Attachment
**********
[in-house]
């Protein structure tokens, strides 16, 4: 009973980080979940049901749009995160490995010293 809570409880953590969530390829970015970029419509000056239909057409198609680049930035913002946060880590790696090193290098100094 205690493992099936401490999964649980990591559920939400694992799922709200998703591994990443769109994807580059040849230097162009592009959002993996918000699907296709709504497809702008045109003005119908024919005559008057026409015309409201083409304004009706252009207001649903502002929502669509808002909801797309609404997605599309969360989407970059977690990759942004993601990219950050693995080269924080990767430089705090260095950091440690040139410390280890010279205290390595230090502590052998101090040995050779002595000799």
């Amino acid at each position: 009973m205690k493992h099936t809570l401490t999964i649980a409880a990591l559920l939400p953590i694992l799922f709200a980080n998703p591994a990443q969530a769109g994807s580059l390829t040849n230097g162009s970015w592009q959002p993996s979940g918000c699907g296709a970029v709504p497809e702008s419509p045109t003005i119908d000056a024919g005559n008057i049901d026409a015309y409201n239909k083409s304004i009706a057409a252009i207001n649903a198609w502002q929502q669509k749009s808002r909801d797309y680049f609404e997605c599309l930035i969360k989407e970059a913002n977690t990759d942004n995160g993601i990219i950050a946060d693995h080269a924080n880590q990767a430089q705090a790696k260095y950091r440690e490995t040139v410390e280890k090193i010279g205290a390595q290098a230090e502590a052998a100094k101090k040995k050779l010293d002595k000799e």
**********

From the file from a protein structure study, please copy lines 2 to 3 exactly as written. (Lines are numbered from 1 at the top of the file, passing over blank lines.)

């Protein structure tokens, strides 16, 4: 009973980080979940049901749009995160490995010293 809570409880953590969530390829970015970029419509000056239909057409198609680049930035913002946060880590790696090193290098100094 205690493992099936401490999964649980990591559920939400694992799922709200998703591994990443769109994807580059040849230097162009592009959002993996918000699907296709709504497809702008045109003005119908024919005559008057026409015309409201083409304004009706252009207001649903502002929502669509808002909801797309609404997605599309969360989407970059977690990759942004993601990219950050693995080269924080990767430089705090260095950091440690040139410390280890010279205290390595230090502590052998101090040995050779002595000799």
């Amino acid at each position: 009973m205690k493992h099936t809570l401490t999964i649980a409880a990591l559920l939400p953590i694992l799922f709200a980080n998703p591994a990443q969530a769109g994807s580059l390829t040849n230097g162009s970015w592009q959002p993996s979940g918000c699907g296709a970029v709504p497809e702008s419509p045109t003005i119908d000056a024919g005559n008057i049901d026409a015309y409201n239909k083409s304004i009706a057409a252009i207001n649903a198609w502002q929502q669509k749009s808002r909801d797309y680049f609404e997605c599309l930035i969360k989407e970059a913002n977690t990759d942004n995160g993601i990219i950050a946060d693995h080269a924080n880590q990767a430089q705090a790696k260095y950091r440690e490995t040139v410390e280890k090193i010279g205290a390595q290098a230090e502590a052998a100094k101090k040995k050779l010293d002595k000799e």